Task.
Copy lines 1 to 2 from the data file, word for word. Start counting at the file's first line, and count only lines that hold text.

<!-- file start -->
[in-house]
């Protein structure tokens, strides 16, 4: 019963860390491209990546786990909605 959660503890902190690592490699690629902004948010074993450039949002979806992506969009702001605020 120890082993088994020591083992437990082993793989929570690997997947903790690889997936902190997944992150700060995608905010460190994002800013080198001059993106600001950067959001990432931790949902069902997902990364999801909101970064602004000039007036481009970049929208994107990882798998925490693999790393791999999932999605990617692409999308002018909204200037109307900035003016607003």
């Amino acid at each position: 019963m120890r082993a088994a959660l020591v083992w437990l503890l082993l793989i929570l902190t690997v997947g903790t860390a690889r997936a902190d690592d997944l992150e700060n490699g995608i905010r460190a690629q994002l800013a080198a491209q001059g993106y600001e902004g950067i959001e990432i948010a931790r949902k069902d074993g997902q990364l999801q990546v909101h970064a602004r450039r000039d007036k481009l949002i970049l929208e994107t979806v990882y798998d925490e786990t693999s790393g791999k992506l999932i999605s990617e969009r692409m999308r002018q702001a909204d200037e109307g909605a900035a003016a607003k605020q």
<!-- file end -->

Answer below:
[in-house]
């Protein structure tokens, strides 16, 4: 019963860390491209990546786990909605 959660503890902190690592490699690629902004948010074993450039949002979806992506969009702001605020 120890082993088994020591083992437990082993793989929570690997997947903790690889997936902190997944992150700060995608905010460190994002800013080198001059993106600001950067959001990432931790949902069902997902990364999801909101970064602004000039007036481009970049929208994107990882798998925490693999790393791999999932999605990617692409999308002018909204200037109307900035003016607003």